My husband (a *huge* sci-fi fan) absolutely loved this book, and basically shoved it to the top of my TBR so that we could talk about it. I loved The Martian, so I was definitely interested in giving this a go. One thing I noticed from the beginning is that Ryland Grace and Mark Watney have a LOT in common. They’re both highly intelligent, independent, passionate scientists, Grace just has a cleaner mouth.
This book follows Grace as he wakes up in a strange room without memories and basically tries to remember who he is and what he’s supposed to be doing. The story goes back and forth between him in “the room” and remembering his past. So… in the beginning, we spend a lot of time with Grace by himself, and there are a LOT of scientific explanations.
While I totally enjoy the way Weir manages to explain complex science in a way that I can understand, I felt like the balance was a little off in Hail Mary, and it seemed to slow down the pace quite a bit. Also, Weir introduces a few very powerful sci-fi elements, that had me asking my husband questions about potential plot holes. (To which he said: don’t think about it too much. XD) However, I absolutely loved the secondary character that comes in about midway. Overall, I thought the premise was super interesting, and on the whole, it was definitely an enjoyable read.
I will say, I thought the ending felt a little incomplete. I can’t say too much more with giving anything away. Still, I totally recommend this for any fans of sci-fi. My husband gave it a glowing a five star review, but while I thought it was a solid sci-fi I didn’t quite love it as much as The Martian.
The Interstellar Slayer is a fun science fantasy adventure that takes us into a thoroughly interesting and detailed universe. In a way it reminded me a lot of The Mandalorian in the way that the story follows this rather taciturn assassin as he navigates through this rich new universe on a mission from his guild. There’s plenty of action to show off his interesting, magic-like abilities that make him so effectively deadly, and we also got a glimpse of some colorful side characters and lore which I’m sure get more facetime in future books.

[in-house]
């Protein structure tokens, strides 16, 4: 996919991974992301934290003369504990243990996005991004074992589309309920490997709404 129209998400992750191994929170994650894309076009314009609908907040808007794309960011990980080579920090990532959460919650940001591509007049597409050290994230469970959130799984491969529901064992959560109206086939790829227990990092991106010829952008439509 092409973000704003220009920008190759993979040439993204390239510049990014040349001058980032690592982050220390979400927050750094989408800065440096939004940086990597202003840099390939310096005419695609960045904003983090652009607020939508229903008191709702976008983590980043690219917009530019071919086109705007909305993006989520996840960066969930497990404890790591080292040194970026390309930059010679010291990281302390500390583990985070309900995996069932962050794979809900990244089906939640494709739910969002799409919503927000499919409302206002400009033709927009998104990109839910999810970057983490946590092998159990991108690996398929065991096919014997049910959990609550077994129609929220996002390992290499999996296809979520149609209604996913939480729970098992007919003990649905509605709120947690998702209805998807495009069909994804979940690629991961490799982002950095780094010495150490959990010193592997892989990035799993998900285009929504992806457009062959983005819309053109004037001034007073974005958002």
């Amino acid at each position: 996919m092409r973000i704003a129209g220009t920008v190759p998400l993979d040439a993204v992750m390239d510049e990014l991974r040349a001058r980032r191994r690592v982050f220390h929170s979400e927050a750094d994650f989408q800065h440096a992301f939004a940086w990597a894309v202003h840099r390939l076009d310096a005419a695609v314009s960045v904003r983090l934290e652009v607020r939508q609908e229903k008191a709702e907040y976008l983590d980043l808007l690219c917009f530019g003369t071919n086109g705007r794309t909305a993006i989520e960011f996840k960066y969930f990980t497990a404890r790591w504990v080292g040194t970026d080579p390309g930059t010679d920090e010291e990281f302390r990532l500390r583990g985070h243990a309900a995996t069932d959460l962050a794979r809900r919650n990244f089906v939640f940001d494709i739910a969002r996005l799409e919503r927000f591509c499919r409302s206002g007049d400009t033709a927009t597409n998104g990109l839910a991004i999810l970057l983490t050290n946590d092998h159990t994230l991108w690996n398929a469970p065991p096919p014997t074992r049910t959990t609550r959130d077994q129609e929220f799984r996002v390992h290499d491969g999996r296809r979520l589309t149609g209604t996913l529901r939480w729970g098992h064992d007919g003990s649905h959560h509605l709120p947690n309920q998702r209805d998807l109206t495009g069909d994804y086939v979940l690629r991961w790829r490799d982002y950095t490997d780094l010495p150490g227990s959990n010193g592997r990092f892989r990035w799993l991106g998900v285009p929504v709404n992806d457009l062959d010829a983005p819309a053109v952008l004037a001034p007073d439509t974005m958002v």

Honestly, the only criticism I have this book is that it packs of lot of info into such a short book, and we didn’t get to know the characters as much as I would’ve liked. But with lots of sequels to follow, there’s still so much to explore and see through Hozark’s adventures. Definitely recommend for anyone looking for a fun new space-fantasy world to explore with a fresh new magic system and lots of action. Thanks so much to Booksirens for the free ARC!
Obsidio is the final book of a trilogy, so this review will be a little shorter. I *loved* the first two Illuminae books, so I was eager to dive into this one. Unfortunately, I do think this was the weakest of the trilogy. Asha and Rhys didn’t have a whole lot of chemistry to speak of, and I felt like Asha and her story just fell a little flat in general. I think the first half dragged a little, but the second half more than made up for it. I loved seeing the characters from the other books in action, and Aiden, to me, totally makes these books. For some reason, I can’t help but love our AI anti-hero.
In this book, we also find out who the analysts are that have been transcribing/narrating the videos… and weirdly it took me out of the story. I felt like the narrative of this book was less suited to the epistolary style. This book didn’t have the big mind-blowing twist of the other two, but it still made for a satisfying ending to the trilogy.